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May 26, 2022

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Clark County Historical Museum event explores recent Black history in Vancouver

Stories of local African American families to be shared

By , Columbian staff writer
Published:

One of Vancouver’s many claims to historical fame is the mighty shipbuilding effort here during World War II that drew many African Americans from the Jim Crow South and sparked the creation of the Vancouver Housing Authority. In 2012, the Vancouver NAACP chapter sponsored the researching and writing of a book, “First Families of Vancouver’s African American Community,” that told those stories.

Fewer students of local history know what happened to the generations of Black Vancouverites that followed those first families. The Clark County Historical Museum is now embarking on a project to gather and share those later examples of local Black history.

“It is about collecting the stories of the children and grandchildren of the African American families that stayed (or arrived) after WWII,” museum spokesperson April Buzby said in an email. “It’s about their experiences, the challenges they faced, and the community they built.”

Charles Simmons will lead the opening event, which is set for Feb. 3. Simmons is a lifelong Vancouver resident and educator. He said he was one of just seven African Americans in the Hudson’s Bay High School graduating class of 1967.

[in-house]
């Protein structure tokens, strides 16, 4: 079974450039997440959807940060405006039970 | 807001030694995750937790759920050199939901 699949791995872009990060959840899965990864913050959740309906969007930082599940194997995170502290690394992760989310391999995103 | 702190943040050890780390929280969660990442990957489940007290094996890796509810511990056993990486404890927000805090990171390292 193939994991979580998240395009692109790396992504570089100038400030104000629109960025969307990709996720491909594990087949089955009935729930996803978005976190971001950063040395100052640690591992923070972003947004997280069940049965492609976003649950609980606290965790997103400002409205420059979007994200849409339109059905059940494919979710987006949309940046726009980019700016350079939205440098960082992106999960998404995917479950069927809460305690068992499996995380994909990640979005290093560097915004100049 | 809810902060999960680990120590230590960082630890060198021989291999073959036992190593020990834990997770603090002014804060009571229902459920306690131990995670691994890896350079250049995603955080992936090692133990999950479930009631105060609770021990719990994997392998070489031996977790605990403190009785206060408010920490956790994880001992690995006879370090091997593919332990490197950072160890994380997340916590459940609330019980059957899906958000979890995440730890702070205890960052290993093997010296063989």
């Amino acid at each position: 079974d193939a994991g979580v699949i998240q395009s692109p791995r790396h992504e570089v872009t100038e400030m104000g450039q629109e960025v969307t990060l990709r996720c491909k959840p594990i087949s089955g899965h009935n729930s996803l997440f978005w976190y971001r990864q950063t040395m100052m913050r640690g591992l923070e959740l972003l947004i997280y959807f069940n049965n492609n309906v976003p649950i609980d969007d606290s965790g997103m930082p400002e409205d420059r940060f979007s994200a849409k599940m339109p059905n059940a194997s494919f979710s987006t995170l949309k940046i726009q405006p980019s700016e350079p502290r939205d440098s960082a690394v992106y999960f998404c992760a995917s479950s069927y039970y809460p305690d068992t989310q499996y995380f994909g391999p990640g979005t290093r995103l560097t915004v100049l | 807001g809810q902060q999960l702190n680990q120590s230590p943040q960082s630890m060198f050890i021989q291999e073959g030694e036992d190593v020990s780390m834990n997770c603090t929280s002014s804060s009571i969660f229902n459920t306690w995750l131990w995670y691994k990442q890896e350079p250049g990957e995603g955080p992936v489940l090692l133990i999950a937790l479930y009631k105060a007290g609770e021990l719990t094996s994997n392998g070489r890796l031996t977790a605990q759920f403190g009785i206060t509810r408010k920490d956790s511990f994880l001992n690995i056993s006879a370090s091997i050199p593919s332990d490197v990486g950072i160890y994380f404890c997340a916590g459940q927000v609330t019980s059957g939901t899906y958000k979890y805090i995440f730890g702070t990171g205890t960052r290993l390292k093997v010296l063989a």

“I was the only guy in my classroom who looked like me,” he said. “But it was not awful. I know Vancouver was like any other place. There was ‘whites only’ and ‘coloreds only.’ But in the 1960s, when I was growing up, I knew how to get along with people and get my education.”

Simmons learned those lessons from his father, a hardworking Alcoa factory foreman who stood up for himself when he was passed over for the promotion he deserved, Simmons said.

“Sure there was racism and it affected me. That’s just the way of the world. But I had friends” on both sides of the color line, Simmons said.

Simmons went on to graduate from the University of Washington, to teach in local school districts and, eventually, to start a local summer program for African American youth called Rites of Passage. The program had just received a big grant when the coronavirus pandemic struck, he said, and everything came to a stop. Now, Simmons is hoping for a Rites of Passage relaunch.

Simmons will be joined by historian and doctoral student Melissa Williams for a 7 p.m. Feb. 3 session about recent Black history and Black life in Vancouver called “First Families: The Next Generation.”

The event was intended to be held live at the Clark County Historical Museum, but has been bumped to livestreaming because of the coronavirus pandemic. Visit www.cchmuseum.org for updated details.

The CCHM Speaker Series is sponsored by the Clark County Historic Preservation Commission and Versa Events (formerly Wager Audio). For more information, contact the museum at 360-993-5679 or outreach@cchmuseum.org. The live presentation will be Feb. 3. Video

If you stream

What: “First Families: The Next Generation” presentation

When: 7 p.m. Feb. 3

Link: youtu.be/gTWZFjjYOdw

Cost: Free

Information: Contact the Clark County Historical museum at 360-993-5679 or outreach@cchmuseum.org, or visit cchmuseum.org.

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